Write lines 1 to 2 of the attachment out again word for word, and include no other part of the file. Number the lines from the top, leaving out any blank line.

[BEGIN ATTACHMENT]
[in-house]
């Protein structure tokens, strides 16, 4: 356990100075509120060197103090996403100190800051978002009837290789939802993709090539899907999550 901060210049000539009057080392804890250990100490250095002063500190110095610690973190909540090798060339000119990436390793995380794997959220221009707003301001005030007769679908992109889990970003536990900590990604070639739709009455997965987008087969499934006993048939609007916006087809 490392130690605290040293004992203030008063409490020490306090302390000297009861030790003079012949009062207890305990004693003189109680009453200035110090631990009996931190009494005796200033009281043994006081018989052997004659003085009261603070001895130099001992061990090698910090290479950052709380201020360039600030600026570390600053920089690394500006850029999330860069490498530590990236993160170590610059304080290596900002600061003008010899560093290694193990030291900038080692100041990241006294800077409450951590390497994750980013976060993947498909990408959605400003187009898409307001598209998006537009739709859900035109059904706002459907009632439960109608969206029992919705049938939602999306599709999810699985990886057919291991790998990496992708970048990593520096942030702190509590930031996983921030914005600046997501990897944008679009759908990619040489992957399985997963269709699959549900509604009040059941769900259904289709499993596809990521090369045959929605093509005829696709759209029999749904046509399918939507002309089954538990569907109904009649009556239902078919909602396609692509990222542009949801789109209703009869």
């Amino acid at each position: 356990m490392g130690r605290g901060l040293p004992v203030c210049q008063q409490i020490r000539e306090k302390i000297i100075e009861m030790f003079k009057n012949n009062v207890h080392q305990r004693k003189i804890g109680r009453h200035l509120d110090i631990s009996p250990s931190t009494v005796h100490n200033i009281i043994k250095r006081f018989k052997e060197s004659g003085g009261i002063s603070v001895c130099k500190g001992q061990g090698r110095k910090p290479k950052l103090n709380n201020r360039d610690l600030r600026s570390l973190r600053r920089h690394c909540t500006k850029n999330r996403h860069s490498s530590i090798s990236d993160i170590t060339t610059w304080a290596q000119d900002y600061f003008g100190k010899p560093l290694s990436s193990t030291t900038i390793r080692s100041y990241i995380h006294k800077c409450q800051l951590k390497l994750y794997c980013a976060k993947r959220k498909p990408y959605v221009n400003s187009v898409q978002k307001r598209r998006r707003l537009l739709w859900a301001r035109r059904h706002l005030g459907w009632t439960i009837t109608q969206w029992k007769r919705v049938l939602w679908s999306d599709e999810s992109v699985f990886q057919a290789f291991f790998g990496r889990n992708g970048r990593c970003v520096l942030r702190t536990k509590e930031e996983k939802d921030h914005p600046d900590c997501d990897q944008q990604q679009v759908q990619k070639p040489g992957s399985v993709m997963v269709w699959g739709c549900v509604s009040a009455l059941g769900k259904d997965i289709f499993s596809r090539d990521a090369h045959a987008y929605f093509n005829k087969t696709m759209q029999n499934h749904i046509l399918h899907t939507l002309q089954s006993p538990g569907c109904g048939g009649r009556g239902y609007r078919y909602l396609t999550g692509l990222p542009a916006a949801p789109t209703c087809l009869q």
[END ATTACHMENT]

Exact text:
[in-house]
């Protein structure tokens, strides 16, 4: 356990100075509120060197103090996403100190800051978002009837290789939802993709090539899907999550 901060210049000539009057080392804890250990100490250095002063500190110095610690973190909540090798060339000119990436390793995380794997959220221009707003301001005030007769679908992109889990970003536990900590990604070639739709009455997965987008087969499934006993048939609007916006087809 490392130690605290040293004992203030008063409490020490306090302390000297009861030790003079012949009062207890305990004693003189109680009453200035110090631990009996931190009494005796200033009281043994006081018989052997004659003085009261603070001895130099001992061990090698910090290479950052709380201020360039600030600026570390600053920089690394500006850029999330860069490498530590990236993160170590610059304080290596900002600061003008010899560093290694193990030291900038080692100041990241006294800077409450951590390497994750980013976060993947498909990408959605400003187009898409307001598209998006537009739709859900035109059904706002459907009632439960109608969206029992919705049938939602999306599709999810699985990886057919291991790998990496992708970048990593520096942030702190509590930031996983921030914005600046997501990897944008679009759908990619040489992957399985997963269709699959549900509604009040059941769900259904289709499993596809990521090369045959929605093509005829696709759209029999749904046509399918939507002309089954538990569907109904009649009556239902078919909602396609692509990222542009949801789109209703009869």